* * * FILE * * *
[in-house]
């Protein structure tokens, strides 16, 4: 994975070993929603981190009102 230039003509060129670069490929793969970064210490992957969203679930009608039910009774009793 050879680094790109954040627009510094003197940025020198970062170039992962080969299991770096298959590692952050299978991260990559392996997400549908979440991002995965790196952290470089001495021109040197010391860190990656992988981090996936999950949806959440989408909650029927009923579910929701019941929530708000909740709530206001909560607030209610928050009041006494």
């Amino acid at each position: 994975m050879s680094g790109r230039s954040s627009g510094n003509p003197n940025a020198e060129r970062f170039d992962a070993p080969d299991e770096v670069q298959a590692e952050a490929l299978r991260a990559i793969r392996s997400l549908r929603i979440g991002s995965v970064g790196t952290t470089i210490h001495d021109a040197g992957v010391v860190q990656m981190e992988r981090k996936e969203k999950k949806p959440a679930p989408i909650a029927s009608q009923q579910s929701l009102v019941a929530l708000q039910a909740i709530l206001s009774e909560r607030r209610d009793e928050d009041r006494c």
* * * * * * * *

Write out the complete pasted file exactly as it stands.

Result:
[in-house]
């Protein structure tokens, strides 16, 4: 994975070993929603981190009102 230039003509060129670069490929793969970064210490992957969203679930009608039910009774009793 050879680094790109954040627009510094003197940025020198970062170039992962080969299991770096298959590692952050299978991260990559392996997400549908979440991002995965790196952290470089001495021109040197010391860190990656992988981090996936999950949806959440989408909650029927009923579910929701019941929530708000909740709530206001909560607030209610928050009041006494």
């Amino acid at each position: 994975m050879s680094g790109r230039s954040s627009g510094n003509p003197n940025a020198e060129r970062f170039d992962a070993p080969d299991e770096v670069q298959a590692e952050a490929l299978r991260a990559i793969r392996s997400l549908r929603i979440g991002s995965v970064g790196t952290t470089i210490h001495d021109a040197g992957v010391v860190q990656m981190e992988r981090k996936e969203k999950k949806p959440a679930p989408i909650a029927s009608q009923q579910s929701l009102v019941a929530l708000q039910a909740i709530l206001s009774e909560r607030r209610d009793e928050d009041r006494c």